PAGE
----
Keep your pet safe this fallPosted on: Saturday, October 22nd, 2011
With the cooler months upon us, it’s a great time to get outside and enjoy nature with your pet, or bring them along for some holiday fun. As with any time of year, it’s best to know how to enjoy it safely. Here are some tips to help you and your pet enjoy the season in safety.
Flea and Tick Prevention
Fleas and ticks can be found all year long, so be sure to keep your pet up-to-date on flea and tick prevention such as Frontline or Advantage even throughout the cooler months.
Make sure your pet is always wearing ID, especially on hikes or walks in the park. If something unexpected should happen, proper pet identification can give you peace of mind when you need it.
Fall is a great time to do end-of-season safety checks on all of your dog’s equipment, including leashes, collars, and fences. Take the time now to ensure that your pet will not accidentally escape from a broken leash or fence, before the cold and snowy weather approaches.
While most are non-toxic, some wild mushrooms growing in the fall can be poisonous to your pet. They can cause a range of health issues from gastroenteritis to severe hallucinations and can even prove fatal. Contact your veterinarian or Poison Control immediately if your pet has ingested wild mushrooms.
During the fall, rodents are more present as they search for warmth and shelter, often in our homes. Take caution when using rodenticides around the home as these can be toxic to pets and can cause bleeding disorders that can be deadly. Rodent traps are a good alternative, as there are many that pose no threat of harm to your pet.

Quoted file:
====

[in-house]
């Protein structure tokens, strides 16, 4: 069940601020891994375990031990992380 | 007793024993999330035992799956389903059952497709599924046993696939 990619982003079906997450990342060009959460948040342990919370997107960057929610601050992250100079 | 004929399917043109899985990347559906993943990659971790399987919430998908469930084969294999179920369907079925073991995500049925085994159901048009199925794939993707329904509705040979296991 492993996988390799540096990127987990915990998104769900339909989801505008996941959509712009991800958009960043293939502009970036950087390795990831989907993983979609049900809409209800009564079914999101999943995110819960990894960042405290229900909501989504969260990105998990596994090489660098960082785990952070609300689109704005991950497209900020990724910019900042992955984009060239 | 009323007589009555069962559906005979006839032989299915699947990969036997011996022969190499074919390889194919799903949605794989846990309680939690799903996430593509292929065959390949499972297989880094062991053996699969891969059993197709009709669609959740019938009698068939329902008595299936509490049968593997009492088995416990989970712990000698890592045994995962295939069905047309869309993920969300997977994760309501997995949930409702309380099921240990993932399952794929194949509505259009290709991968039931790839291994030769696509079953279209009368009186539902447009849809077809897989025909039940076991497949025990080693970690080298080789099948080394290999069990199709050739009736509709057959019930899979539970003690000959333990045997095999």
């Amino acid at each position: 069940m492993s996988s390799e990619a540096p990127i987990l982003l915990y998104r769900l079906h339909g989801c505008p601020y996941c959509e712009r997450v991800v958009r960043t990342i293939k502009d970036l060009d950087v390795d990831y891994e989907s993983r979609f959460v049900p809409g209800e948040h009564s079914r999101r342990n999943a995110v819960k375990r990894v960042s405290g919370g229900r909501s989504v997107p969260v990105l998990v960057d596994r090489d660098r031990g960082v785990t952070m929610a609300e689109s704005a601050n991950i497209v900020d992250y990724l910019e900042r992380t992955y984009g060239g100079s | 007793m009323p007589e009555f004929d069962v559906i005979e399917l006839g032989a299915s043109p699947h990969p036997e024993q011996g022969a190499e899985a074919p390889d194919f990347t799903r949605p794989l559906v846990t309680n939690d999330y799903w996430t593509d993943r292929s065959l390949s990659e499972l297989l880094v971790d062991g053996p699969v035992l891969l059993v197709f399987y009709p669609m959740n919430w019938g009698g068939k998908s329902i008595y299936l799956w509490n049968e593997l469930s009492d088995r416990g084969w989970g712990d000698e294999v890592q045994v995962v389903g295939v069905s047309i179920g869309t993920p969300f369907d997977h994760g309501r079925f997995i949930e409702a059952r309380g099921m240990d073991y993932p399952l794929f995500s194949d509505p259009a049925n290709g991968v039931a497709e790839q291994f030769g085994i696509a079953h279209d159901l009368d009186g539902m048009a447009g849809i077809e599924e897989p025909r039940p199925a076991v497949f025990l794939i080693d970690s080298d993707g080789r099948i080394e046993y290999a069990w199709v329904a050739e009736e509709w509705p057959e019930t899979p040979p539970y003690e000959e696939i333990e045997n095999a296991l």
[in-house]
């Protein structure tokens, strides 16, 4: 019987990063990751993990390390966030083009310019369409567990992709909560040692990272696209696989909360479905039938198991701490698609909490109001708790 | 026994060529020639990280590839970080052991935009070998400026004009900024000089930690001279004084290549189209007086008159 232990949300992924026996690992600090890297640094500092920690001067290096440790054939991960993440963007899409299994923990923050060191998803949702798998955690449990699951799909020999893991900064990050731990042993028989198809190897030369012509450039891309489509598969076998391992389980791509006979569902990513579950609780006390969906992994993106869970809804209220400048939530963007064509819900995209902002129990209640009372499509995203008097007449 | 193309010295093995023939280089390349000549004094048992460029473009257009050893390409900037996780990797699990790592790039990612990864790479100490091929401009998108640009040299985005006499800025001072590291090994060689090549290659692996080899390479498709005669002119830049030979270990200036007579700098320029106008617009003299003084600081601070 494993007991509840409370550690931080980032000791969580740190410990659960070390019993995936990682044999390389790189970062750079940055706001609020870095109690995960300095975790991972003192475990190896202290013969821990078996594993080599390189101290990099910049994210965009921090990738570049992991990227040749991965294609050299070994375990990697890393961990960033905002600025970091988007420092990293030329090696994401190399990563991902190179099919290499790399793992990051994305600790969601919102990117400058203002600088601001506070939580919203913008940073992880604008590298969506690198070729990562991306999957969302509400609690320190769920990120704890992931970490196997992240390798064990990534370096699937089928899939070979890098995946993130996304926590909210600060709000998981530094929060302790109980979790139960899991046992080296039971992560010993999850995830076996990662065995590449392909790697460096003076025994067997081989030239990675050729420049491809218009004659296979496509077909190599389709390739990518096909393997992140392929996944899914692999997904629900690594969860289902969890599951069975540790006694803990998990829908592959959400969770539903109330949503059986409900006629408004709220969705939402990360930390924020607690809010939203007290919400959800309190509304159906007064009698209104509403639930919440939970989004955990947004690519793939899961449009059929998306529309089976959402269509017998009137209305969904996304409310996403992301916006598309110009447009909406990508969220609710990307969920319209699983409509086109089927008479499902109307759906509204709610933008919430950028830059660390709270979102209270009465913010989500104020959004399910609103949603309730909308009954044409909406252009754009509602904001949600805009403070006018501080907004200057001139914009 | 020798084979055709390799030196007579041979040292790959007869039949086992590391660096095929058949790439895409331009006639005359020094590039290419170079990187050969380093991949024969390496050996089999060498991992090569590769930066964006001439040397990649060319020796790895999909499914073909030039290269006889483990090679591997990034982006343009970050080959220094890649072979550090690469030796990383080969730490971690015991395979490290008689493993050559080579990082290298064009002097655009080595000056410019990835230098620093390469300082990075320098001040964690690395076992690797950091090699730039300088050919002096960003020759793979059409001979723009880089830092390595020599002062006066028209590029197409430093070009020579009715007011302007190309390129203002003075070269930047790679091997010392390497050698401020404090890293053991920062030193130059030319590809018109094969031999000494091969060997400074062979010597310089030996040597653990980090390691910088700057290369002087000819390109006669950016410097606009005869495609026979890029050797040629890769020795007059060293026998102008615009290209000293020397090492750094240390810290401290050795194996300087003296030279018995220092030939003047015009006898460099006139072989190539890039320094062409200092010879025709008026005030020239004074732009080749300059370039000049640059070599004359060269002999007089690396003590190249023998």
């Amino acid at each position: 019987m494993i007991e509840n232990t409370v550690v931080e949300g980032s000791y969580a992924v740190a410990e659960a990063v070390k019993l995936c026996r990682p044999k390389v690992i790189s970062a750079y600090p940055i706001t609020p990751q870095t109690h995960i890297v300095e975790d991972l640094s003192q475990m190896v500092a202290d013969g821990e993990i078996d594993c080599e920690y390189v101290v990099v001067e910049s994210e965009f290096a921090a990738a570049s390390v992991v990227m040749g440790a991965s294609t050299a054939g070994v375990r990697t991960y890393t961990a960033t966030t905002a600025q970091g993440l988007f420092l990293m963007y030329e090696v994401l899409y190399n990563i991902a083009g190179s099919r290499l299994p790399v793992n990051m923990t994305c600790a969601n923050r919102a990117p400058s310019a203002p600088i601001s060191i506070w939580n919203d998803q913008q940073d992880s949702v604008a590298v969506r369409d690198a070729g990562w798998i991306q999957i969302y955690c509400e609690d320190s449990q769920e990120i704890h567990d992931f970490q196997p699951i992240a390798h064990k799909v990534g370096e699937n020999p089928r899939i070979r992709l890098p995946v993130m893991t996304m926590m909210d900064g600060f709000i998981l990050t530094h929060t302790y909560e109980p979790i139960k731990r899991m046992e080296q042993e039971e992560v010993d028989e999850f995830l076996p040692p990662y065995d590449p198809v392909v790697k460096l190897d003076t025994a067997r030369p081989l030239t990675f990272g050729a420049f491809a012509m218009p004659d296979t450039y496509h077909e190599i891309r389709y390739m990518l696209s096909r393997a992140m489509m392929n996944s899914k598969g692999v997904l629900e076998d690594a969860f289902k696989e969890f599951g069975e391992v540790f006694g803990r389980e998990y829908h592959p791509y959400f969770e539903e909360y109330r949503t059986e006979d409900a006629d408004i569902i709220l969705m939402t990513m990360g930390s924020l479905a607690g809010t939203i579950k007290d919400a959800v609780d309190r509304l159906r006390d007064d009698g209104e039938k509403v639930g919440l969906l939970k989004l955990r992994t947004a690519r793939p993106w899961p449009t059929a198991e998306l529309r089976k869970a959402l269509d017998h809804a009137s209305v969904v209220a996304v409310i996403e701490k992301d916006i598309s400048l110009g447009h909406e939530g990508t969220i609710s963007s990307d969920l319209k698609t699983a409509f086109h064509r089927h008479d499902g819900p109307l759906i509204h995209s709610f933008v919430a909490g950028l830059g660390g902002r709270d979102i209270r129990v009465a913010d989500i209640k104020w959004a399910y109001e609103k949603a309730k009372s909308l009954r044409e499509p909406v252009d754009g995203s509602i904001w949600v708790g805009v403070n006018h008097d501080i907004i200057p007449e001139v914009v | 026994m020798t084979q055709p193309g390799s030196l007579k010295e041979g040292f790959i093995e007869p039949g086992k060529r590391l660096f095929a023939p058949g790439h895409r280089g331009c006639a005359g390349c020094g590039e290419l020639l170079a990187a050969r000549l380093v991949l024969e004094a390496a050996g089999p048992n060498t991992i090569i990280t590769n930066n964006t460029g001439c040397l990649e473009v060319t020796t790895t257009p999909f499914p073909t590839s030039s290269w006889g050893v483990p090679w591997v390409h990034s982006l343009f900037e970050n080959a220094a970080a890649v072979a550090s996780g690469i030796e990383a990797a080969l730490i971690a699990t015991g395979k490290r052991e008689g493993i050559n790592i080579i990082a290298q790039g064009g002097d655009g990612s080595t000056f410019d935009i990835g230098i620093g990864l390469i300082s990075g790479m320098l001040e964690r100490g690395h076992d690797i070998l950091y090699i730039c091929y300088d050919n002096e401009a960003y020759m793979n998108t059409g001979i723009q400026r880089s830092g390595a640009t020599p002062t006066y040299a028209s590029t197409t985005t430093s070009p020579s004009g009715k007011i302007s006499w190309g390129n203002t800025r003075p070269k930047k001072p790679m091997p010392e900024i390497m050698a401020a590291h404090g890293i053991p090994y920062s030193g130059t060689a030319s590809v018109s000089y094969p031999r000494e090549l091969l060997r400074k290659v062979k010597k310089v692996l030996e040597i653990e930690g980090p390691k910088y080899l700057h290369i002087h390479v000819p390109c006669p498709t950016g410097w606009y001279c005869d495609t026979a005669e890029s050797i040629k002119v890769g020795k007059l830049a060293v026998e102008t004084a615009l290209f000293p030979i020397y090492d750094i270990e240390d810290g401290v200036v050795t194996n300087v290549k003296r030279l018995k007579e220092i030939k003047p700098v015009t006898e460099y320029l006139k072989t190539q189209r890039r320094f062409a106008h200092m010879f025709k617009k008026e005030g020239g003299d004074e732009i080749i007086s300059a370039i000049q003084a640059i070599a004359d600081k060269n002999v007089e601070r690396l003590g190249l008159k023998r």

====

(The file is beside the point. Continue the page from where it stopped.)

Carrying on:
Fall is back to school time, meaning an influx of colorful, small objects, like markers or glue, that can be attractive to curious pets. Take care to keep all school supplies, out of their reach.
If you are preparing your vehicle for the winter months, take caution with antifreeze. Be sure to dispose of it properly, and clean up any spillage. Many coolant products contain a chemical called ethylene glycol that is highly toxic to your pet. Antifreeze can be very attractive to pets due to it’s sweet taste and smell, and as little as five teaspoons can kill a 10 pound dog, even less for a cat. Kidney failure and death can occur in as little as four to eight hours. Newer products that contain propylene glycol are generally considered safe. Contact your veterinarian or Poison Control immediately if you suspect your pet has consumed antifreeze.
One of the best parts of the Halloween celebration is candy. But while candy can be a lot of fun for people, it can be deadly to dogs. Chocolate in particular is toxic to dogs and should be kept out of their reach.
Holiday meals can means a lot of food around the house that is attractive to pets, but some holiday foods can pose a medical threat for your pet. While it can seem harmless to give your dog some table scraps on a special day, things like chicken and turkey bones can be very dangerous. Poultry bones tend to splinter when broken, and the sharp shards can get stuck or pierce holes in any portion of a pet’s digestive tract. Other rich foods can cause sudden pancreatitis or bloat, which could make your pet very uncomfortable. Keep holiday meals, leftovers and table scraps out of reach of your pet.
Fall can be a wonderful time of year for both you and your pet. Take these precautions and enjoy it safely!